Tjandi Prambanan Temple Yogyakarta - Antique Photograph by Kassian Cephas. 39

 Original 1893 photograph of the rediscovery of the Tjandi Prambanan temple taken by Kassian Cephas, the first Indonesian photograpfer.  

Kassian Cephas or Kassian Céphas (1845 – 1912) was a Javanese photographer of the court of the Yogyakarta Sultanate. He was the first Indonesian to become a professional photographer and was trained at the request of Sultan Hamengkubuwana VI (r. 1855–1877).

After becoming a court photographer in as early 1871, he began working on portrait photography for members of the royal family, as well as documentary work for the Dutch Archaeological Union (Archaeologische Vereeniging). Cephas was recognized for his contributions to preserving Java's cultural heritage through membership in the Royal Netherlands Institute of Southeast Asian and Caribbean Studies and an honorary gold medal of the Order of Orange-Nassau. Cephas and his wife Dina Rakijah raised four children. Their eldest son Sem Cephas continued the family's photography business until his own death in 1918.

The Prambanan Temple,

The temple was first built at the site around 850 CE by Rakai Pikatan and expanded extensively by King Lokapala and Balitung Maha Sambu the Sanjaya king of the Mataram Kingdom. An eruption of Mount Merapi volcano, located north of Prambanan in central Java, or a power struggle probably caused the shift. That marked the beginning of the decline of the temple. It was soon abandoned and began to deteriorate. The temples collapsed during a major earthquake in the 16th century. Although the temple ceased to be an important center of worship, the ruins scattered around the area were still recognizable and known to the local Javanese people in later times.

The Javanese locals in the surrounding villages knew about the temple ruins before formal rediscovery, but they did not know about its historical background. The temple attracted international attention early in the 19th century. In 1811 during Britain’s short-lived occupation of the Dutch East Indies, Colin Mackenzie, a surveyor in the service of Sir Thomas Stamford Raffles, came upon the temples by chance. Although Sir Thomas subsequently commissioned a full survey of the ruins, they remained neglected for decades. Dutch residents carried off sculptures as garden ornaments and native villagers used the foundation stones for construction material.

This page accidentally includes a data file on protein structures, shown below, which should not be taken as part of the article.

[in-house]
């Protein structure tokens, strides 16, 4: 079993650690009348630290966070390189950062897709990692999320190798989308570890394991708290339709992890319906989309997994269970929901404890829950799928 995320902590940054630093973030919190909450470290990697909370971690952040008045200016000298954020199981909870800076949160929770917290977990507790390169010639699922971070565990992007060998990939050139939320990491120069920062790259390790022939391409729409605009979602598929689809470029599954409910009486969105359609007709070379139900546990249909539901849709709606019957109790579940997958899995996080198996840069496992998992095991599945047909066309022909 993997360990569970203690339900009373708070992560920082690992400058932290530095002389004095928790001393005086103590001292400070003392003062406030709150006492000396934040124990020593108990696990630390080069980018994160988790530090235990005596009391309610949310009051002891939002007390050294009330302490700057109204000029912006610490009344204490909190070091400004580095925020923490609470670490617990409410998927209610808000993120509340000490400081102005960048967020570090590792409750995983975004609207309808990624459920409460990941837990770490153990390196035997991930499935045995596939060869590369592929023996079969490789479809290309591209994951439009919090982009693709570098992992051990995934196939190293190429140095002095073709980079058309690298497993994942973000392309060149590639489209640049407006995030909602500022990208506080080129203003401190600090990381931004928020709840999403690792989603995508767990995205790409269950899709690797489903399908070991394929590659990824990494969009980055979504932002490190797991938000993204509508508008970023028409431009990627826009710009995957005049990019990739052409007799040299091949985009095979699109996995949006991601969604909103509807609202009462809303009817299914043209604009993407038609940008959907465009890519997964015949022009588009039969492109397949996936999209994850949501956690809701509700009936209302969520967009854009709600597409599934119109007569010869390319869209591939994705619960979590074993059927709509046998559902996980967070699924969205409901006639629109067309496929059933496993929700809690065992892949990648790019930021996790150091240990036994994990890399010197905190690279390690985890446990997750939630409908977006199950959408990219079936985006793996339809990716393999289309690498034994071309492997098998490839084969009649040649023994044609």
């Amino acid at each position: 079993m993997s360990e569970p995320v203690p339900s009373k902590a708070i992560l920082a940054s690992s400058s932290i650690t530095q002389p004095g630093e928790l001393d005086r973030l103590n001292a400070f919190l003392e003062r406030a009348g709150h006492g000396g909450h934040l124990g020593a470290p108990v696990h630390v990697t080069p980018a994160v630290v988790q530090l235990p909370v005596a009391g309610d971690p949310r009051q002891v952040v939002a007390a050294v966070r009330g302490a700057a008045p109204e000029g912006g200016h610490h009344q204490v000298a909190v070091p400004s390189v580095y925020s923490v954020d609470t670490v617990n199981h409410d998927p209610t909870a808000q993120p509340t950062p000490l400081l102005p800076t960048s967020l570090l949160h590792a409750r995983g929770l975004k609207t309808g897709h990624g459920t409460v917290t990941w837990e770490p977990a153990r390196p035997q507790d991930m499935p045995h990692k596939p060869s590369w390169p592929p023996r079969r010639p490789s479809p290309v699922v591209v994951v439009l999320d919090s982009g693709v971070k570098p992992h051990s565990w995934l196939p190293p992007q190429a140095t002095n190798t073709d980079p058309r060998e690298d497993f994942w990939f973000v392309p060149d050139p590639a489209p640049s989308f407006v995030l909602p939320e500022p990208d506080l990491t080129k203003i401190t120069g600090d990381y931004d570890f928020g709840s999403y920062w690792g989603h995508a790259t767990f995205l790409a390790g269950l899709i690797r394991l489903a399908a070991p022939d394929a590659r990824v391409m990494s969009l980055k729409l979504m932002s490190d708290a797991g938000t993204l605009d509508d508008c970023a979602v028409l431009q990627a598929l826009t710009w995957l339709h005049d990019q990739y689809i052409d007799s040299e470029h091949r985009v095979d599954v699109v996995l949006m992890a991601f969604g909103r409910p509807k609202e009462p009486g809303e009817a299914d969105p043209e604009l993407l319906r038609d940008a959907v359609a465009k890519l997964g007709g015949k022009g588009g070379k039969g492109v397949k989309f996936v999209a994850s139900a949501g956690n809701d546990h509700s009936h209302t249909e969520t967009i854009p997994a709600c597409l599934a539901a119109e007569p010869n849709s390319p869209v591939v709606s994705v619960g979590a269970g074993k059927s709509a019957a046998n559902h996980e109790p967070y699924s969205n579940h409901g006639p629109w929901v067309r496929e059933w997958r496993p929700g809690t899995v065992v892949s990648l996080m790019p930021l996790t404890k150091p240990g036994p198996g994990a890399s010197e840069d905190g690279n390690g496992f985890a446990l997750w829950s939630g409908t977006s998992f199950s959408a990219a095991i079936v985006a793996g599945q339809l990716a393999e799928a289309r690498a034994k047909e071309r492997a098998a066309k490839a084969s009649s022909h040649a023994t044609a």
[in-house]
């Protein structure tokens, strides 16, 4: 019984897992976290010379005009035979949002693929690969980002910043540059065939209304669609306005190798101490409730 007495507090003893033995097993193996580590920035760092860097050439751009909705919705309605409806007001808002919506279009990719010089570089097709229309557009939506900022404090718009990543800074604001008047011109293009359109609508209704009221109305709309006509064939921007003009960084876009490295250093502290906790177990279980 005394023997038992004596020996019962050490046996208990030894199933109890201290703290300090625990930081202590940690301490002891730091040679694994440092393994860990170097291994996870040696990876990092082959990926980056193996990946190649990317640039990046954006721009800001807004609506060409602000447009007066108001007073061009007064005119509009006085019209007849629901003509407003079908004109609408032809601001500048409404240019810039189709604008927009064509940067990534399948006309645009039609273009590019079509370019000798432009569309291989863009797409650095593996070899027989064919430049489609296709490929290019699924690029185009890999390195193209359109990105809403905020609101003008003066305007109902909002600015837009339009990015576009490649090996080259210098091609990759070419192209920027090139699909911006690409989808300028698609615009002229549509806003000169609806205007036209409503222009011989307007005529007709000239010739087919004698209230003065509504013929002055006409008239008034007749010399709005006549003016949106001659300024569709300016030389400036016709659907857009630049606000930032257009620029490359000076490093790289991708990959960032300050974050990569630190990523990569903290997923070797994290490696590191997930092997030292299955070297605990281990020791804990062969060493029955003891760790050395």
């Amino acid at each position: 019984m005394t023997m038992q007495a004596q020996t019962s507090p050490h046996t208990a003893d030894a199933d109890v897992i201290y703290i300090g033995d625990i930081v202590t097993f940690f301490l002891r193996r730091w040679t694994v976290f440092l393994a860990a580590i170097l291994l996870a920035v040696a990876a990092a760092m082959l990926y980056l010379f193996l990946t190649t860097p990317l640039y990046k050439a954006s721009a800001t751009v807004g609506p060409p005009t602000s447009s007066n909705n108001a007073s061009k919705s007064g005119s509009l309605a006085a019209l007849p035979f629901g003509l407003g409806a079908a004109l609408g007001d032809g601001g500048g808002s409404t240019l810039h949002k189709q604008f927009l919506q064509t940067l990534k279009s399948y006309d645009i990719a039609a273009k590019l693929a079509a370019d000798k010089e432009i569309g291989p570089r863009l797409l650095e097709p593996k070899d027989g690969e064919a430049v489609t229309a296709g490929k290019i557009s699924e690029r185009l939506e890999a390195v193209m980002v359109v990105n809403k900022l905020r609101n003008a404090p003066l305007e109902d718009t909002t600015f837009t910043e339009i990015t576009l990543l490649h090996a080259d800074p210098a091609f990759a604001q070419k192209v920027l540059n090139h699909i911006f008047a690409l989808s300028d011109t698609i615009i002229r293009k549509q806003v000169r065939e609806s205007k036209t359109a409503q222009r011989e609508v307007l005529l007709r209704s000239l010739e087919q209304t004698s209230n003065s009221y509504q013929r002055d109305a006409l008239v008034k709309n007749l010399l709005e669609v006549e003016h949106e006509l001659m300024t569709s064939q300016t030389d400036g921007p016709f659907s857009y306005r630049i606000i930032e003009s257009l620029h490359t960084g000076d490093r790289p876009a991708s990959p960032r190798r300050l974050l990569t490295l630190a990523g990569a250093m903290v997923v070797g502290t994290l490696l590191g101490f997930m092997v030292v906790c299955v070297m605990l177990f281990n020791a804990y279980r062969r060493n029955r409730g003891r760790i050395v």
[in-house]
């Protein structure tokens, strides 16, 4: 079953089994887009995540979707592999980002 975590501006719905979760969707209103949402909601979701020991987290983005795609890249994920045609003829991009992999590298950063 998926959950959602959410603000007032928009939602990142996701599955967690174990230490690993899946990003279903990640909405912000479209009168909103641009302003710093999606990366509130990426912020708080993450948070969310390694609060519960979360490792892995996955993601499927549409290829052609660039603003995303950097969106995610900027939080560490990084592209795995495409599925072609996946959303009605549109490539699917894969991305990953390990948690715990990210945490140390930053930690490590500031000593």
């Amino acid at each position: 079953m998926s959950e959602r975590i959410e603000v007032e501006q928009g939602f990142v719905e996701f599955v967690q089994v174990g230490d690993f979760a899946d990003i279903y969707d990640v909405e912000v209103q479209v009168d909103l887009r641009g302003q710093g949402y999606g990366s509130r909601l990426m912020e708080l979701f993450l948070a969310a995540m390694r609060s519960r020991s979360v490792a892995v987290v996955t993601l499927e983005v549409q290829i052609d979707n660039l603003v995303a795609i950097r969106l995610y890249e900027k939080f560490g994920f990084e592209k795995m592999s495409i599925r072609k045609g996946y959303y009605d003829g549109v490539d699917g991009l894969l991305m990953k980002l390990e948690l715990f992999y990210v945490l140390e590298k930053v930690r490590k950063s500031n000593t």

Half-hearted excavations by archaeologists in the 1880s facilitated looting. In 1918, the Dutch began reconstruction of the compound and proper restoration only in 1930. Efforts at restoration continue to this day. The reconstruction of the main Shiva temple was completed around 1953 and inaugurated by Sukarno. Since much of the original stonework has been stolen and reused at remote construction sites, restoration was hampered considerably. given the scale of the temple complex, the government decided to rebuild shrines only if at least 75% of their original masonry was available. Most of the smaller shrines are now visible only in their foundations, with no plans for their reconstruction.

These helio-engraved photographs are in good condition, with minor foxing on the original mount they are published on. 

Kassian Cephas
Tjandi Prambanan Temple Yogyakarta - Antique Photograph by Kassian Cephas. 39
Publication Place / Date
Image Dimensions
Full sheet 36.5 by 27 cm. - Photograph 21,5 by 15,3 cm.
Black and White
Product Price
Product Number
USD 180
SKU #P.2223